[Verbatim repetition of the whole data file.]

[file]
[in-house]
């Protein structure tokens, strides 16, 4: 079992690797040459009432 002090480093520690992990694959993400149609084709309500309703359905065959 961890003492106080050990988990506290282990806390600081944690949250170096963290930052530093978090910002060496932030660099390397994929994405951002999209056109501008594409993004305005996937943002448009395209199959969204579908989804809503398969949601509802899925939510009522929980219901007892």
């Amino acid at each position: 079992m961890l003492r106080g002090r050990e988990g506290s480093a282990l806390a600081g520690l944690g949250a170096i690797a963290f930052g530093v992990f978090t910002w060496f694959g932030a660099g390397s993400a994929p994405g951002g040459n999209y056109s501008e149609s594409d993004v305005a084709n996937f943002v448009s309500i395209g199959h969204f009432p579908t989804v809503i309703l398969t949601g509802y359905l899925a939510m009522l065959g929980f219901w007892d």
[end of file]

[in-house]
């Protein structure tokens, strides 16, 4: 079992690797040459009432 002090480093520690992990694959993400149609084709309500309703359905065959 961890003492106080050990988990506290282990806390600081944690949250170096963290930052530093978090910002060496932030660099390397994929994405951002999209056109501008594409993004305005996937943002448009395209199959969204579908989804809503398969949601509802899925939510009522929980219901007892």
């Amino acid at each position: 079992m961890l003492r106080g002090r050990e988990g506290s480093a282990l806390a600081g520690l944690g949250a170096i690797a963290f930052g530093v992990f978090t910002w060496f694959g932030a660099g390397s993400a994929p994405g951002g040459n999209y056109s501008e149609s594409d993004v305005a084709n996937f943002v448009s309500i395209g199959h969204f009432p579908t989804v809503i309703l398969t949601g509802y359905l899925a939510m009522l065959g929980f219901w007892d």